Lynch, I. M., et al., “Influence of timing of gain on growth and reproductive performance of beef replacement heifers.” J. Anim. Sci. 75:1715. (1997).
Manmillan, K. L. and Day, A.M., “Prostaglandin F2a: A Fertility Drug in Dairy Cattle?”, Animal Research Station, Private Bag, Hamilton, New Zealand, Therio. vol. 18, No. 3, p. 245-253 (1982).
Manni, Jeff. “To-Photon Excitation Expands the Capabilites of Laser-Scanning Microscopy,” 1996 Biophotonics International.
Manning, S.T., et al., “Development of Hysteroscopic Insemination of the Uterine Tube in the Mare”, Proceedings of the Annual Meeting of the Society for Theriogenology, 1998, p. 84-85.
Martin, A. H., et al., “Characterstics of Youthful Beef Carcasses in Relation to Weight, Age and Sex. III. Meat Quality Attributes.” Canadian J. Anim. Sci. 51:305. (1971).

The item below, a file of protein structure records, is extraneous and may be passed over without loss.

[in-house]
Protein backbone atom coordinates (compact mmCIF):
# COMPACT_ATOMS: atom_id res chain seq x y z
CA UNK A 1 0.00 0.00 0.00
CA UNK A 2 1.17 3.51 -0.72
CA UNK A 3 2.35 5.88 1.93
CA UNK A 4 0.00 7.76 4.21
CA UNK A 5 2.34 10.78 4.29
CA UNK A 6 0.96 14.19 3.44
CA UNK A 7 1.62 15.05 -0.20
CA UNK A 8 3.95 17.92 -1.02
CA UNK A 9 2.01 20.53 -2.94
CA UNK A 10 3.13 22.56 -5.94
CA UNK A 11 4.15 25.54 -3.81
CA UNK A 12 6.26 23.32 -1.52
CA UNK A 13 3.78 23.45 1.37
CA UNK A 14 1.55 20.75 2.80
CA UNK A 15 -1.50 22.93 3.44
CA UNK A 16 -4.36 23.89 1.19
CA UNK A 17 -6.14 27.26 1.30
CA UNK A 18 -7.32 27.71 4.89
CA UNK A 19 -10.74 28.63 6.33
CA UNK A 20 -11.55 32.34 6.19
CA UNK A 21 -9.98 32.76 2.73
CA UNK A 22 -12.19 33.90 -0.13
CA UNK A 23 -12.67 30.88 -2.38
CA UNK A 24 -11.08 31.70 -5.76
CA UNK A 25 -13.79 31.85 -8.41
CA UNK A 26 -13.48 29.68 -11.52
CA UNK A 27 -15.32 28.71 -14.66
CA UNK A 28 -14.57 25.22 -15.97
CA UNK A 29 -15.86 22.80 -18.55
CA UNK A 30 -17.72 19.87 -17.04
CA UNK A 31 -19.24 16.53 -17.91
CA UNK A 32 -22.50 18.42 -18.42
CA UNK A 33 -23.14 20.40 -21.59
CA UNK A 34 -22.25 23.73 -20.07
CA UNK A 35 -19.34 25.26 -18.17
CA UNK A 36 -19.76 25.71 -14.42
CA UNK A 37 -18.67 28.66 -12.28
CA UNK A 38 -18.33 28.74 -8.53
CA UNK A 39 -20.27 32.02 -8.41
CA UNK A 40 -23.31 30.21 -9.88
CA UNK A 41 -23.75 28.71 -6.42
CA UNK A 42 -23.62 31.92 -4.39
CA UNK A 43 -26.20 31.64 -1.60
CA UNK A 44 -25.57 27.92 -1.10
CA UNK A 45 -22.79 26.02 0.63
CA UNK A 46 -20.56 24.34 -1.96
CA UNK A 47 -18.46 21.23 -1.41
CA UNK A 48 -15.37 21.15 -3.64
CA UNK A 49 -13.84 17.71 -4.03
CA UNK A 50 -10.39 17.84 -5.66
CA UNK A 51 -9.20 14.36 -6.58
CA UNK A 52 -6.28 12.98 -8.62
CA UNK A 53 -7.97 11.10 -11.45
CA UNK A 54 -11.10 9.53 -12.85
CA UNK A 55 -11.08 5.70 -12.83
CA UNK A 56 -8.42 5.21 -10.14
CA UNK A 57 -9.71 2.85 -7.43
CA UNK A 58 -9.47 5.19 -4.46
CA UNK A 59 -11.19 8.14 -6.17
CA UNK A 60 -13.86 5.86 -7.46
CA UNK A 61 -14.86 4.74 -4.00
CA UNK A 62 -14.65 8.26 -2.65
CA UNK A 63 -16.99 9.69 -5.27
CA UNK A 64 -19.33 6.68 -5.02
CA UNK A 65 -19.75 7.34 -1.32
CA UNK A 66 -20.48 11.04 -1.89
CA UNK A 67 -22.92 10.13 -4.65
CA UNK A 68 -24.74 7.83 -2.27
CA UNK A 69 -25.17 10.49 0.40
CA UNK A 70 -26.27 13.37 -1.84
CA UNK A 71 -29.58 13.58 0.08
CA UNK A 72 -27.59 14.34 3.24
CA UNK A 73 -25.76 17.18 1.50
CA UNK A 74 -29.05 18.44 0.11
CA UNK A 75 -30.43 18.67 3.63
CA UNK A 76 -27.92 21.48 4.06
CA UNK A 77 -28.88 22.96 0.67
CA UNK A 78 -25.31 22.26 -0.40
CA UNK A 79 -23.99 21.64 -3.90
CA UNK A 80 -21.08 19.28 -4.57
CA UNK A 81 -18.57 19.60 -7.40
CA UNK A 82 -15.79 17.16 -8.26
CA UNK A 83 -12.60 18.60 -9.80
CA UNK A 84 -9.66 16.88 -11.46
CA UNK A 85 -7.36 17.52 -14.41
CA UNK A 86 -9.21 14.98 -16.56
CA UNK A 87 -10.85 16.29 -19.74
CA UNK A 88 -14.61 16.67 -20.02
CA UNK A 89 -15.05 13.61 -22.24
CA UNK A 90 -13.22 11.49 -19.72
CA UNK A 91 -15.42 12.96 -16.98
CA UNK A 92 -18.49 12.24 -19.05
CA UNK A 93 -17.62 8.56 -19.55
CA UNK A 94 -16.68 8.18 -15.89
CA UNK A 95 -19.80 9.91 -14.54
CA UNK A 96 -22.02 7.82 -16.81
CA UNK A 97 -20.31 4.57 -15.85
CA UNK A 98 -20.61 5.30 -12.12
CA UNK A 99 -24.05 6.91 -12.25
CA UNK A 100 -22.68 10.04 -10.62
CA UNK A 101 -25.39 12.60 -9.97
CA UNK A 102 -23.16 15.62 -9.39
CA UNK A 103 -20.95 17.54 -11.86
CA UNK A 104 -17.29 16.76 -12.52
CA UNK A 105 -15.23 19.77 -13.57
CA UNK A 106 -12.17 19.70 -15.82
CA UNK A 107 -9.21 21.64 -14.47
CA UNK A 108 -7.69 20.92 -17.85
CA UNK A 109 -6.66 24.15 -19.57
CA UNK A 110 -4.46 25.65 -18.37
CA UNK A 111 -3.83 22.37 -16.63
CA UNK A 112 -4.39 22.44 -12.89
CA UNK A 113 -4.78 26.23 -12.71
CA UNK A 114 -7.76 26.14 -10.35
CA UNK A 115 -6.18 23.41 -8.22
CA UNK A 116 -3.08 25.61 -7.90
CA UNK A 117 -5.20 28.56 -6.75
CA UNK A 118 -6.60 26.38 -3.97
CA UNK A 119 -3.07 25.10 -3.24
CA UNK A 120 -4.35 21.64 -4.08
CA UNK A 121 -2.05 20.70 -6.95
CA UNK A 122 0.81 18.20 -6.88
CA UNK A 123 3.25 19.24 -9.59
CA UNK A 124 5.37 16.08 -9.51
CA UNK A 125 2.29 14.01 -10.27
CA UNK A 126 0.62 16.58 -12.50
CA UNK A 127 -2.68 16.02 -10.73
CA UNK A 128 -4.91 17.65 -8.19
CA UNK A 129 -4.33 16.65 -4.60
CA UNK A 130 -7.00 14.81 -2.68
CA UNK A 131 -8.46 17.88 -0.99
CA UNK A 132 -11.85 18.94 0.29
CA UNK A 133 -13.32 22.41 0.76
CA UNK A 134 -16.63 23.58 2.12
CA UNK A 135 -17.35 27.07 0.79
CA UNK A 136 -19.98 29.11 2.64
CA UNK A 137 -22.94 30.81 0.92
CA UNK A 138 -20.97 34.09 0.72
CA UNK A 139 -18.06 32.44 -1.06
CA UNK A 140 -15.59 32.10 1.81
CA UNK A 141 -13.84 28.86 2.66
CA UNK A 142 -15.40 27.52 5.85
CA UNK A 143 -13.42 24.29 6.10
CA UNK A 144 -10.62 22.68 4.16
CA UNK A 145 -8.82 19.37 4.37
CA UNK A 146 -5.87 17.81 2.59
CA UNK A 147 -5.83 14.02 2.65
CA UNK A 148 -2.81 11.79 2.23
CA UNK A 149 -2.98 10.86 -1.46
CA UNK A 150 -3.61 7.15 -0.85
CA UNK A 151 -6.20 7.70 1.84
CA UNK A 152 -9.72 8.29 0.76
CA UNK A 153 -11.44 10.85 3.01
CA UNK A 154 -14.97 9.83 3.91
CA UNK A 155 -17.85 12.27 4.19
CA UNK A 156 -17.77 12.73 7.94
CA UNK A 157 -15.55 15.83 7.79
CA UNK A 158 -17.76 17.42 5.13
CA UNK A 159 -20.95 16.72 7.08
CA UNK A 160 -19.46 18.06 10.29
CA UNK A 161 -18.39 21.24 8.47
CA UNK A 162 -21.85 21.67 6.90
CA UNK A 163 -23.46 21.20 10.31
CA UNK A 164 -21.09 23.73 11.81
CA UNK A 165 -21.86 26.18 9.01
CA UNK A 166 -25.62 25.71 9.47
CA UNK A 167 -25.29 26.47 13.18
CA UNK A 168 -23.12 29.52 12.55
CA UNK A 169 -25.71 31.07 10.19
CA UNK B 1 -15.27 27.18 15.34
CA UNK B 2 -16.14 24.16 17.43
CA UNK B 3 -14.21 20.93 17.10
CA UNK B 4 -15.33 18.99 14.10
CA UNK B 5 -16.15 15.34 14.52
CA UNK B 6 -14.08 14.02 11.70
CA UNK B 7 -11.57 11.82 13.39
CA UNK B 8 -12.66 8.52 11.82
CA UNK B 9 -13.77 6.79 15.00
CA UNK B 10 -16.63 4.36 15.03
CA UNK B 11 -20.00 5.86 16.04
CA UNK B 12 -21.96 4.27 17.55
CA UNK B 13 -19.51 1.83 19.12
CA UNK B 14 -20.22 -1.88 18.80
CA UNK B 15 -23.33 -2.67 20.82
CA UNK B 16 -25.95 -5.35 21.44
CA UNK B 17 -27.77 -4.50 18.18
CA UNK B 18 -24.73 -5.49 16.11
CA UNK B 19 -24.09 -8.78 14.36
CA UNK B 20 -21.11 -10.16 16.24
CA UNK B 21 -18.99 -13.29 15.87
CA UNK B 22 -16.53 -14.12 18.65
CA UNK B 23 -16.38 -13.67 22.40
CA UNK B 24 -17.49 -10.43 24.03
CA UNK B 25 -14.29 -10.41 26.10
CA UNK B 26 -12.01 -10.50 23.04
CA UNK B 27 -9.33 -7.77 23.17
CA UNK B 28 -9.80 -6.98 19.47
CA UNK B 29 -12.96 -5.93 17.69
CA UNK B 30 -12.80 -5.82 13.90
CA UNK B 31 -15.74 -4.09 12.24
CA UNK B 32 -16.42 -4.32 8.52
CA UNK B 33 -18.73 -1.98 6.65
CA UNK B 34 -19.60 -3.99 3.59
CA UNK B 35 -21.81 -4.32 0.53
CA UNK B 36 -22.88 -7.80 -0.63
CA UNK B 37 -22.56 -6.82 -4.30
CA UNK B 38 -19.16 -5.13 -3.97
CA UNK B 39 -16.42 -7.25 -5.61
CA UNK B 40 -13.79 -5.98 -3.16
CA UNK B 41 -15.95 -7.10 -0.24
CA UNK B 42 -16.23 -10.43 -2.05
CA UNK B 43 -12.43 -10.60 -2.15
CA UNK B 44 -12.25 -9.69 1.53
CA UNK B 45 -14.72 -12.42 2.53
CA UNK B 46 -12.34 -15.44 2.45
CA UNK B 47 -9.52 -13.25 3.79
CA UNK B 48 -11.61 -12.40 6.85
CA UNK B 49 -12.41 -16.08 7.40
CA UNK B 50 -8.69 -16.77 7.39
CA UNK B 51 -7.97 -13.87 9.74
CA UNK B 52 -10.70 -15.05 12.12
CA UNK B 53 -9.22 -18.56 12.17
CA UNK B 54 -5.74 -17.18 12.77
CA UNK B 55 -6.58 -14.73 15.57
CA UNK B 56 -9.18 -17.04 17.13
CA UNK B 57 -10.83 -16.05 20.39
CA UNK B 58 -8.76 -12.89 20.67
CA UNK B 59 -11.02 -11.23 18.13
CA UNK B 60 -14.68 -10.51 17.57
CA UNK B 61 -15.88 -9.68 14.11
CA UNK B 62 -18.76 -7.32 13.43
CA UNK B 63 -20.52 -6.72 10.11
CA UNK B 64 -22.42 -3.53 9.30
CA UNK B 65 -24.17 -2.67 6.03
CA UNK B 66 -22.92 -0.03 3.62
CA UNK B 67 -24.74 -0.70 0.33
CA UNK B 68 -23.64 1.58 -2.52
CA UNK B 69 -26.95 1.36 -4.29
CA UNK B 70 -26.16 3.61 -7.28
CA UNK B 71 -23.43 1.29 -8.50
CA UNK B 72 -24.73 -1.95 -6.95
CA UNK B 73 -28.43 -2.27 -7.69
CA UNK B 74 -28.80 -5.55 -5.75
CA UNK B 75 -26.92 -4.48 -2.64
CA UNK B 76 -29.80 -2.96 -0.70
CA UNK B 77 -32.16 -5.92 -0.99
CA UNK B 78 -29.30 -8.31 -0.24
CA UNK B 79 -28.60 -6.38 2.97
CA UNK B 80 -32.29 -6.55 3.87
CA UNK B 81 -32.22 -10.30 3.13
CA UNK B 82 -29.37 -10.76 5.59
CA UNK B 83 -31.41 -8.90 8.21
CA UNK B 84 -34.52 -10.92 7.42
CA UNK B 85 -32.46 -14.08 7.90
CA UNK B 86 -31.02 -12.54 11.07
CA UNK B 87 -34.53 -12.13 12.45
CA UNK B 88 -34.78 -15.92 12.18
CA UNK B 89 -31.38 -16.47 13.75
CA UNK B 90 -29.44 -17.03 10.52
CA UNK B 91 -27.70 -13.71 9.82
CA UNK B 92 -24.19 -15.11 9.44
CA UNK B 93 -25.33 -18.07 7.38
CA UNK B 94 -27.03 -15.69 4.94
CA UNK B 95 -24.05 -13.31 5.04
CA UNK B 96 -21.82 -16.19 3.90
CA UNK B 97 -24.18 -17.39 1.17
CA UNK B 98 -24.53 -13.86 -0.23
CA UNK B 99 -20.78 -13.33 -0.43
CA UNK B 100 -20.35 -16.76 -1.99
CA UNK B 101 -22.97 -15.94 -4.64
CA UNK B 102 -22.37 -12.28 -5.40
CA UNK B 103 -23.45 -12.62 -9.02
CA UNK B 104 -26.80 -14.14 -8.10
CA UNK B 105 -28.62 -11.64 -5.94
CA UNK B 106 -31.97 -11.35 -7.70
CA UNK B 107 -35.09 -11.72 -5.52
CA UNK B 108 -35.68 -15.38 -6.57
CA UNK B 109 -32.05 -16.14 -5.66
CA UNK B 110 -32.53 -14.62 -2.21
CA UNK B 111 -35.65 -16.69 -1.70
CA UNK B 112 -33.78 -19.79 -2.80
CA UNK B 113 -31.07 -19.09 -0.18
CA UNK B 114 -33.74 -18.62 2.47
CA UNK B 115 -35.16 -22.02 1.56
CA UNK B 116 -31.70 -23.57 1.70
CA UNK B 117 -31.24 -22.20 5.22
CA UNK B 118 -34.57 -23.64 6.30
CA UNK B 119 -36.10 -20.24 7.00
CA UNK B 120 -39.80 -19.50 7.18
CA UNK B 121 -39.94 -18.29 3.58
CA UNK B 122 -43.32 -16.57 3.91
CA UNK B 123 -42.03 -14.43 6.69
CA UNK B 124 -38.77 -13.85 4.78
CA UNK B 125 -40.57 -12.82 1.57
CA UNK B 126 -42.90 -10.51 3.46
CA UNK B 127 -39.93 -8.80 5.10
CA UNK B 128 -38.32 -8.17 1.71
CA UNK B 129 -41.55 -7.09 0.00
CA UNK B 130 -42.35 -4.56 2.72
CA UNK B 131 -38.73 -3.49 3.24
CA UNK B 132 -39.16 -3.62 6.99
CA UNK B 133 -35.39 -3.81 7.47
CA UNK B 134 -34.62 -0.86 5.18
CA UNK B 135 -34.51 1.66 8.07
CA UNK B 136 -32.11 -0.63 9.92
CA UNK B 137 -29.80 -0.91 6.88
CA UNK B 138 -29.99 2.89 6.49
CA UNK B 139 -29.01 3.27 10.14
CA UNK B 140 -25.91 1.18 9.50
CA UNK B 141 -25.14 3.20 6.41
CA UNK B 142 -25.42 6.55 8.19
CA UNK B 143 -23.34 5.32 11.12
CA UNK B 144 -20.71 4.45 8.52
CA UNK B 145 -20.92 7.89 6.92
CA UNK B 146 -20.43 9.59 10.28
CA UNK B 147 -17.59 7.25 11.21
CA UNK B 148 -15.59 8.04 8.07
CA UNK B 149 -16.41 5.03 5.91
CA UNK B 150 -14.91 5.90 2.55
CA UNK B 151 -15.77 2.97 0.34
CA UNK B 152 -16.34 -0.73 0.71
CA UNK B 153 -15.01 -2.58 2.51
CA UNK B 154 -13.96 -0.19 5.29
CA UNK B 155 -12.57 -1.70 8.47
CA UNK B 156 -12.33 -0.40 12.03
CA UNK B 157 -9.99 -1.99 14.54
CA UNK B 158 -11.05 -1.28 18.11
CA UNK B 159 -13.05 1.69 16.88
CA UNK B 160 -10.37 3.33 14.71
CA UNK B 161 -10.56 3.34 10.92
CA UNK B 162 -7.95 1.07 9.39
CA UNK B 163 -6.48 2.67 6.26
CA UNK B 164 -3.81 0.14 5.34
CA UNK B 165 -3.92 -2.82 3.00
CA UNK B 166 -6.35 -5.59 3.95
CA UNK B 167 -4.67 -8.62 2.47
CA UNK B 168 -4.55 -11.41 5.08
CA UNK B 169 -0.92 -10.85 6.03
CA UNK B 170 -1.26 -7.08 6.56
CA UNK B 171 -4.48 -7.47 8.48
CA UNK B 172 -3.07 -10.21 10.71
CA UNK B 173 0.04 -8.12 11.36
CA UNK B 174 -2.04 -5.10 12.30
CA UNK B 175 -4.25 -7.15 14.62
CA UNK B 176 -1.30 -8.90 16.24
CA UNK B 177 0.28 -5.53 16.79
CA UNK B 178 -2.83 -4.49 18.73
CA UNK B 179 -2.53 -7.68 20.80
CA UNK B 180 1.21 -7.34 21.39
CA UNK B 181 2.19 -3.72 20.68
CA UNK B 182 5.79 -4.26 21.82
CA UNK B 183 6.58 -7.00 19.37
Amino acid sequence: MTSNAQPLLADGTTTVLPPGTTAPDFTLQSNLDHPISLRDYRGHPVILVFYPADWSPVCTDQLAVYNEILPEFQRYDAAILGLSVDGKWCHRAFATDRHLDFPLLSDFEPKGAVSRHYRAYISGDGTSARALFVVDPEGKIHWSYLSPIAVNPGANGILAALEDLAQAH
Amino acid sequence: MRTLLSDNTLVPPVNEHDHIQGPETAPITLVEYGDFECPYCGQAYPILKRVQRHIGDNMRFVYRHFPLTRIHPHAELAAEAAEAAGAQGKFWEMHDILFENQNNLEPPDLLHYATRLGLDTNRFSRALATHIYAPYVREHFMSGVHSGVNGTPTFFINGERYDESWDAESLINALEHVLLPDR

Martin, L. C., et al., “Genetic-effects on Beef Heifer Puberty and Subsequent Reproduction.” J. Anim. Sci. 70:4006. (1992).
Martinez, E. A., et al., “Successful Low-Dose Insemination by a Fiberoptic Endoscope Technique in the Sow”, Proceedings Annual Conference of the International Embryo Transfer Society, Netherlands, Therio. vol. 53 p. 201, Jan. 2000.
Matsuda, Y. and Tobari, I. “Chromosomal Analysis in Mouse Eggs Fertilized In Vitro With Sperm Exposed to Ultraviolet Light (UV) and Methyl and Ethyl Methanesulfonate (MMS and EMS).” Mutat. Res. 198:131-144. (1988).
Matulis, R. J., “Growth and carcass characteristics of cull cows after different times-on-feed.” J. Anim. Sci. 65:669. (1987).
Mauleon, P. “Recent research related to the physiology of puberty.” In: J.C. taylor (ed.) The Early calving of Heifers and its Impact on Beef Production. (1975).
Maxwell, W. and Johnson, L., “Chlortetracycline Analysis of Boar Spermatozoa After Incubation, Flow Cytometric Sorting, Cooling, or Cryopreservation”, Molecular Reproduction and Development 46, p. 408-418. (1997).
Maxwell, W. M. C., et al., “Fertility of Superovulated Ewes After Intrauterine or Oviductal Insemination with Low Numbers of Fresh or Frozen-Thawed Spermatozoa.” Reprod. Fertil. Dev. 5:57-63. (1993).